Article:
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View Diary: Should ISIS Supporters be Deported? (with poll) (194 comments)

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  •  How will you distinguish them from other Muslims? (2+ / 0-)
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    Samer, marina

    A million Arcosantis.

    by Villabolo on Mon Aug 11, 2014 at 07:42:00 PM PDT

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    •  You talk to the guys in the video (2+ / 0-)
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      sandbox, G2geek

      Who seem pretty obvious. Use only the most ethical, stringent standards to focus on individuals. Speak out and oppose their speeches, often and everywhere.

      From there, I don't know. I'm not qualified to be president either.

      Given the broad destabilization of the Middle East, their followers will only grow in number--and strength, if they happen to recruit experts in high tech and weaponry, explosives, etc.

      It seems reckless to allow this group to fester in the open, and by our silence give consent. Will we look back and think how blind we were to not recognize their threat? How can we not recognize it when the proof lies all over Iraq?

      •  Yea, better for it to fester in the dark... (1+ / 0-)
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        I disagree. They are odious and everybody knows it. Nobody is buying it.

        Democracy - 1 person 1 vote. Free Markets - More dollars more power.

        by k9disc on Mon Aug 11, 2014 at 10:34:45 PM PDT

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        •  400 Brits and 500 Germans bought it. (2+ / 0-)
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          k9disc, marina

          Per reputable estimates, those are the numbers of recruits from each of those countries, on the ISIL recruiting tour.  

          I have not seen numbers of Americans, but I would guess somewhere between 100 and 1000, which is a shitty guess but it'll do for now.  Some of them will probably attempt to commit mass-murder terrorist acts in the US.  I would predict about 6 months before the first such are caught by the FBI before they would otherwise have blown something up, and that's a pretty safe estimate.

          The way I'm seeing this, war is war, and recruiters for hostile foreign forces are agents of those forces, thereby subject to capture as POWs and detention for the duration of hostilities.

          The only reason to let any of them run around loose, is to use them as intel targets for catching the people they recruit, before scooping up the lot of them.

          We got the future back. Uh-oh.

          by G2geek on Mon Aug 11, 2014 at 11:37:58 PM PDT

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    •  It could be a challenge, however many (2+ / 0-)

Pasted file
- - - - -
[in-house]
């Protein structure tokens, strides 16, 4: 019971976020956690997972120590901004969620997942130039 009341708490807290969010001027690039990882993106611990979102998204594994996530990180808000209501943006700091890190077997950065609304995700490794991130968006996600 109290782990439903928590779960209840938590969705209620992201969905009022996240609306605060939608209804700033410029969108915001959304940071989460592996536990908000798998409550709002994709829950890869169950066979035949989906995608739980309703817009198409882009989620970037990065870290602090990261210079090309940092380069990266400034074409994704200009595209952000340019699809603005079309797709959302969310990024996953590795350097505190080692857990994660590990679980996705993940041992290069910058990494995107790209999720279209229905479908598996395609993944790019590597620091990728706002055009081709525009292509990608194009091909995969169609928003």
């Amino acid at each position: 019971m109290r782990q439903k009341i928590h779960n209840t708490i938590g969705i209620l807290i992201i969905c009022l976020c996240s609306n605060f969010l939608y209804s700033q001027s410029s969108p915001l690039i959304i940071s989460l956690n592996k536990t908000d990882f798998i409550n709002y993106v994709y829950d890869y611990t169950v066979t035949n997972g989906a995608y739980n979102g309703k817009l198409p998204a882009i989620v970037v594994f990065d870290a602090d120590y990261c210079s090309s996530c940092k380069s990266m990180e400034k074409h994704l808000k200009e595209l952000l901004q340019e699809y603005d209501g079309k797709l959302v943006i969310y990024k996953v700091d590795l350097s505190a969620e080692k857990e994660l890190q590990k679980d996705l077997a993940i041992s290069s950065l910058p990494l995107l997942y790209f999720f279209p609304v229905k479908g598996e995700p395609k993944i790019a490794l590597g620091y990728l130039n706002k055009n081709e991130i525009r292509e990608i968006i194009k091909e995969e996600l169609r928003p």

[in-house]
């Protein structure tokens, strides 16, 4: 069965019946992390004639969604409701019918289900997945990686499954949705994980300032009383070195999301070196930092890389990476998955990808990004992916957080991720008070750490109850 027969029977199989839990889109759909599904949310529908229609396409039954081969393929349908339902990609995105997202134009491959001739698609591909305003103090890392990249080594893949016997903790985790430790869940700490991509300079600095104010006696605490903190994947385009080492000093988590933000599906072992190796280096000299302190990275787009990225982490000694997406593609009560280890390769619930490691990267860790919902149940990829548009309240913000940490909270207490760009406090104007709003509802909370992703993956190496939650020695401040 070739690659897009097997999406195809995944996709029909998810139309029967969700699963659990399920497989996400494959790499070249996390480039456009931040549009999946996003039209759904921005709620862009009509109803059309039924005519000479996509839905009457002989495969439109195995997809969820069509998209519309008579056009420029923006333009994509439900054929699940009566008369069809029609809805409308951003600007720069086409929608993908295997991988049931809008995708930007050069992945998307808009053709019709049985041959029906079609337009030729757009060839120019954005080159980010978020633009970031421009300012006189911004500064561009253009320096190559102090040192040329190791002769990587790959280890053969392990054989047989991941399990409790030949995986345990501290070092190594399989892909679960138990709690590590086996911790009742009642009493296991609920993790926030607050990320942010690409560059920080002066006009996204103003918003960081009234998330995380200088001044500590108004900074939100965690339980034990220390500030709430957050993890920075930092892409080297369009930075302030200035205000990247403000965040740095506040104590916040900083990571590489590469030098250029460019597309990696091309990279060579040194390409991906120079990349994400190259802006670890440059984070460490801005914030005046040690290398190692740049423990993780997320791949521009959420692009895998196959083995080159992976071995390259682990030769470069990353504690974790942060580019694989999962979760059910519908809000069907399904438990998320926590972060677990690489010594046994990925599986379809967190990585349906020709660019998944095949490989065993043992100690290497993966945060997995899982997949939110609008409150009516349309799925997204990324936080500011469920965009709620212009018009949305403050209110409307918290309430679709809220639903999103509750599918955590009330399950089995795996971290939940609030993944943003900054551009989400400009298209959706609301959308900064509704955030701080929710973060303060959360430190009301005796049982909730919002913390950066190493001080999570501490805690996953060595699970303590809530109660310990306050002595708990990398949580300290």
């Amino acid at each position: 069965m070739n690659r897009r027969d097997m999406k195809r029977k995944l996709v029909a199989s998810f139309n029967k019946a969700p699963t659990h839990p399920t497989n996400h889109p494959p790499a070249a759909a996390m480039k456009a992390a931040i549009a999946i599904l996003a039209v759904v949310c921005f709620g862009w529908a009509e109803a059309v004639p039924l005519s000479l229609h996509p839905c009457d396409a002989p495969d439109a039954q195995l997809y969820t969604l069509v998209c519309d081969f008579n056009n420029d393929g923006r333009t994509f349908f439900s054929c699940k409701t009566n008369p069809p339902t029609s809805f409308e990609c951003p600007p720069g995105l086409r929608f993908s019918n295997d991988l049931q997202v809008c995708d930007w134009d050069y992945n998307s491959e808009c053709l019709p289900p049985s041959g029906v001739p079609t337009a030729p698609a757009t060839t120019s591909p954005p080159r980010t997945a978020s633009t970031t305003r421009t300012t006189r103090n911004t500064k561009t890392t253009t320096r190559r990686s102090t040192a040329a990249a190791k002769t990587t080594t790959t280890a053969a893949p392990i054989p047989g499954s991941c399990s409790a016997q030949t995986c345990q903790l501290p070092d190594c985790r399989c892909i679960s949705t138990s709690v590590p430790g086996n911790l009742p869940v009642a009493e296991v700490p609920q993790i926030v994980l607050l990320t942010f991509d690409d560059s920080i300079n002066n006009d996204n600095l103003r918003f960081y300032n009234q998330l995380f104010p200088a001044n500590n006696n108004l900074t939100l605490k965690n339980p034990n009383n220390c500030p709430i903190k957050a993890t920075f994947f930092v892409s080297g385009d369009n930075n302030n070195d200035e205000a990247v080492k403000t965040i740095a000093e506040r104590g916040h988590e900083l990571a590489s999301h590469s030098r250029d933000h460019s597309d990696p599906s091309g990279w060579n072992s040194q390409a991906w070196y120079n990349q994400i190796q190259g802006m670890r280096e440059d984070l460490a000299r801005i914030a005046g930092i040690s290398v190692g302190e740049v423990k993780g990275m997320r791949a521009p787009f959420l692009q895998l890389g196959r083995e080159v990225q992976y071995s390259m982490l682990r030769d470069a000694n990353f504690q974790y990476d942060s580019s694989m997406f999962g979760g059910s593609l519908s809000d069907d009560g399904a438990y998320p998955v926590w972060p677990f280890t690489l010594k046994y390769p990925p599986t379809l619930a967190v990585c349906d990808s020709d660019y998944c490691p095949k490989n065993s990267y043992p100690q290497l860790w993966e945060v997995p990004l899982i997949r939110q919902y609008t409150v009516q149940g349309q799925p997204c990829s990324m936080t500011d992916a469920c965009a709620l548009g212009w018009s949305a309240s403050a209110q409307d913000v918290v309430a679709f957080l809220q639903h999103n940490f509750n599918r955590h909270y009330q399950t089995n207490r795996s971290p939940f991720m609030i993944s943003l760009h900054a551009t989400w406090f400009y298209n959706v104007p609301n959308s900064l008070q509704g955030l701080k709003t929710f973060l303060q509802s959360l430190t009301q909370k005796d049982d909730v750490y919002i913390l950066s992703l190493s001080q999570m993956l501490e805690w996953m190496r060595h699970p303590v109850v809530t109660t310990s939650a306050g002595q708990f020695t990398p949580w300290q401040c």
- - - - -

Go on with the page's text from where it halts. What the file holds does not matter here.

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      mosesfreeman, G2geek

      of the worst radical islamists like ISIS, Al Queda, Boko Haram are proud of their murderous ideology so, when asked, will simply acknowledge their jihadi intent.

    •  the same way you distinguish Operation Rescue... (0+ / 0-)

      ... who are anti-abortion Christian terrorists, from innocent Christians.  

      Most of us on DK can spot the difference between Christian terrorists and innocent Christians.  It's not difficult.  Same case applies to the Muslim universe, and individuals who are trained to spot terrorist material there.

      We got the future back. Uh-oh.

      by G2geek on Mon Aug 11, 2014 at 09:49:09 PM PDT

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      •  You're over simplifying. I'm just (1+ / 0-)
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        saying deport the worst of the worst_ISIS, AL Queda, Boko Haram, LET.  Yes, there can be civil liberty issues and I'm afraid if we don't as a society address the worst cases of radical islam now--the obvious cases--then the general public will start to lose confidence in our law enforcement. That's happening now in the EU and it's not a positive development.

        •  I don't think we disagree. (1+ / 0-)
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          Someone, it may have been you, made the point that the rise of unchecked Islamic militants in Europe, may be causing the populations of certain countries to lose faith in the ability of their governments to protect them against terrorism.  And that in turn may be fueling the rise of extreme-right political parties, some of which (such as in Greece) are overtly for-real Nazis.  

          Anywhere Nazis appear, is an emergency by definition, like an Ebola outbreak or a wildland fire in a drought.  

          But I would differ with you as to causes.  From my analysis, the rise of extreme right-wing politics in the present era is driven largely by population/consumption overshoot of resources, and can be expected to get worse as climate change impacts worsen.  The extreme right wing stuff is nothing more or less than genetic and equivalent forms of tribalism enacted via politics.

          In any case, sudden or large influx of "a different tribe" who are out to attack "one's own tribe" produces support for fascist politics.  Therefore, if need be, we should address that factor in order to reduce the threat of fascist politics.

          We got the future back. Uh-oh.

          by G2geek on Mon Aug 11, 2014 at 10:54:07 PM PDT

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